For quite a while, the European Commission has been rather tough in regulating large American companies doing business in Europe and penalizing them when their practices are deemed unacceptable — sometimes, billions of dollars in fines as well as changes in business activities.
As Kelly Couturier recently noted for the New York Times: ” The biggest American tech companies face intensifying scrutiny by European regulators — pressure that could potentially curb their sizable profits in the region and affect how they operate around the world.”
Here are some examples from Couturier:
Amazon — Antitrust: “The European Commission opened an investigation in June 2015 into whether the company used its dominant position in the region’s E-books market to make it harder for rivals to offer lower prices.” Taxation: “The European Union released a preliminary finding in January 2015 that a tax deal between Amazon and Luxembourg appears to amount to unfair state aid that may have enabled the company to underpay its taxes.”
Apple — Antitrust: “European competition officials confirmed in April 2015 that they had sent questionnaires to music labels and rival music streaming companies to gather evidence and decide whether to open an antitrust investigation into Apple’s new music service.” Taxation: “Officials opened an investigation in June 2014 into whether Ireland gave preferential tax treatment to Apple.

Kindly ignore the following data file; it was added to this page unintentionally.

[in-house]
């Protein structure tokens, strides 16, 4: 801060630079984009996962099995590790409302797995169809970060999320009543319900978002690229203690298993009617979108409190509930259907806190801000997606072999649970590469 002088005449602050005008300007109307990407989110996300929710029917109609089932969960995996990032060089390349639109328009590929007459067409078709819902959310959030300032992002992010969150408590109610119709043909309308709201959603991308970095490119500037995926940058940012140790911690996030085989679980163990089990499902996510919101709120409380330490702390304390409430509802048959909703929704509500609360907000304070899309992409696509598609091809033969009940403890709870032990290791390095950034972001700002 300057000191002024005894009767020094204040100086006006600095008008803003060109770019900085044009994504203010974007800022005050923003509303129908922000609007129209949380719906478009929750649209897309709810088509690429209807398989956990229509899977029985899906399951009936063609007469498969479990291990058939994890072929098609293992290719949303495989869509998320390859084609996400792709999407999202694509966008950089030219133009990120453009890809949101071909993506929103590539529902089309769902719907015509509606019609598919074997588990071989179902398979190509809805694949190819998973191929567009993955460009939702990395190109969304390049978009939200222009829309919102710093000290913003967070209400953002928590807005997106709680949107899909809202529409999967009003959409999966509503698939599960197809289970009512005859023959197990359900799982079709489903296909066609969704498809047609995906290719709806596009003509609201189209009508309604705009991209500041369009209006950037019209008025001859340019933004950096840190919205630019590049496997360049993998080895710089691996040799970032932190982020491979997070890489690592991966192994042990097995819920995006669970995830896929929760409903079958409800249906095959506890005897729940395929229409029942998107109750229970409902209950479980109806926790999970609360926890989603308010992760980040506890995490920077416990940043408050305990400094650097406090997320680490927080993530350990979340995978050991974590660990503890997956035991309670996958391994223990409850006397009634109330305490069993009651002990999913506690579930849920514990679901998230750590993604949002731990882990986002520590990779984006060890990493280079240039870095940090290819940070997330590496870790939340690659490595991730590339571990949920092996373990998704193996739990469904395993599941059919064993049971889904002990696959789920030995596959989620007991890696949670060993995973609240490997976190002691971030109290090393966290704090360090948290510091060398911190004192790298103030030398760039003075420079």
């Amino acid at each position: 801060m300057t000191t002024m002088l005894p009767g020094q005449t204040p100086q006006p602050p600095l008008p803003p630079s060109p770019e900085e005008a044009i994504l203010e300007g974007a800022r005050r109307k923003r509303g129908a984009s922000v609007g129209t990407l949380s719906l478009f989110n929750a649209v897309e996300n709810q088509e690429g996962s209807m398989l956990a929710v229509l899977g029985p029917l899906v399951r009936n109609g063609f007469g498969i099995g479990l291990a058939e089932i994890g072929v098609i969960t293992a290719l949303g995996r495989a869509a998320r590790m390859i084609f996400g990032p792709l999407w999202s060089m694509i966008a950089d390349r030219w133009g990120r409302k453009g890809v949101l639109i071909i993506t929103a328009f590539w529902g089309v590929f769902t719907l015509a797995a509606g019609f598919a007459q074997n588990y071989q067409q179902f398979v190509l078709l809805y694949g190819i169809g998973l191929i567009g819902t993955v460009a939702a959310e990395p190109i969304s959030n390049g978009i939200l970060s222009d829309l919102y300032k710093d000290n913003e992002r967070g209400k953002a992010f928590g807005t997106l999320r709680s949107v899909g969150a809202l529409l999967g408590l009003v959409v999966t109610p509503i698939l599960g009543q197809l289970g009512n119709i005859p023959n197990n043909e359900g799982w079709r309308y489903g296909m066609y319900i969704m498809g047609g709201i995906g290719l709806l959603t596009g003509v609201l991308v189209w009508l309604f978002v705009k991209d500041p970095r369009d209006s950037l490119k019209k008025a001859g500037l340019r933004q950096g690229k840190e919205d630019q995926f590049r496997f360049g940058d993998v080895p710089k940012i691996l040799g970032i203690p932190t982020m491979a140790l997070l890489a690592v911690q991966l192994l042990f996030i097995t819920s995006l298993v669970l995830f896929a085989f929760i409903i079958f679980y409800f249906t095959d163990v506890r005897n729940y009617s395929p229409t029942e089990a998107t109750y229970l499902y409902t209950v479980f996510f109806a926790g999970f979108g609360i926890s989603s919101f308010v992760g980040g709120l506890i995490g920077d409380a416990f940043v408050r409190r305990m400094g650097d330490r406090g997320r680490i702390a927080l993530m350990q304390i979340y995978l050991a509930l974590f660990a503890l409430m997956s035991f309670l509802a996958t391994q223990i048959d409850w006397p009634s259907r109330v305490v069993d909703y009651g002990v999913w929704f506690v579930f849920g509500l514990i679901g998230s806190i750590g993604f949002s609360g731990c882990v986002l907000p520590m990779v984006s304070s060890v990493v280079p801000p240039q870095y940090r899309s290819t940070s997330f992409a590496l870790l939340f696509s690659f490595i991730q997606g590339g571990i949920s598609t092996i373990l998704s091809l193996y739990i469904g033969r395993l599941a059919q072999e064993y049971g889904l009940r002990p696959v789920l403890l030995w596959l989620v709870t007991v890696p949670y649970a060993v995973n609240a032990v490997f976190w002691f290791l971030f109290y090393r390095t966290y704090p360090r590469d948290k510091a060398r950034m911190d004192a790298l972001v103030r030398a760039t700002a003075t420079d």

- Facebook — Data privacy: “French, Italian, and Spanish privacy officials announced in early April 2015 they had opened investigations into the social network’s privacy policies; similar inquiries have already been started by Dutch, Belgian, and German officials. The regulators are asking whether Facebook gained sufficient approval from users when the company gained access to their online data.”
- Google — Antitrust: “In April, the European Union’s antitrust chief, Margrethe Vestager, formally charged the company of abusing its dominance in Web searches, accusing it of diverting traffic from its rivals to favor its own products and services, particularly Web sites for shopping.” Right to Be Forgotten: “Europe’s highest court ruled in May 2014 that citizens have a so-called right to be forgotten, and that search engines, including Google, must honor some requests from users to delete links to personal information.”
Microsoft — Antitrust: “In a long-running antitrust case involving Microsoft’s software and interoperability, the company paid almost €2 billion in European fines over a decade, including a penalty in 2013 for failing to adhere to an earlier settlement.”Right to Be Forgotten: Microsoft, which operates the Bing search service, signaled in July 2014 that it planned to follow the lead of Google, by creating an online form that lets individuals request removal of links to material they say violates their online privacy.”
Click the image to read Couturier’s full article.
Shown here: An Apple store in Berlin. Credit Adam Berry/Getty Images for Apple
3 Replies to “Regulatory Issues In Europe for U.S. Tech Companies”
This article shows that business practices abroad may be very complex and different from where the company originated. Antitrust laws vary in different countries, and in this case, the European regulators came together to sort of prevent a possible monopoly from companies with such as Apple who are competing internationally overseas. So it’s important to know the specific antitrust laws and “don’ts” in the country before the possibility of being fined.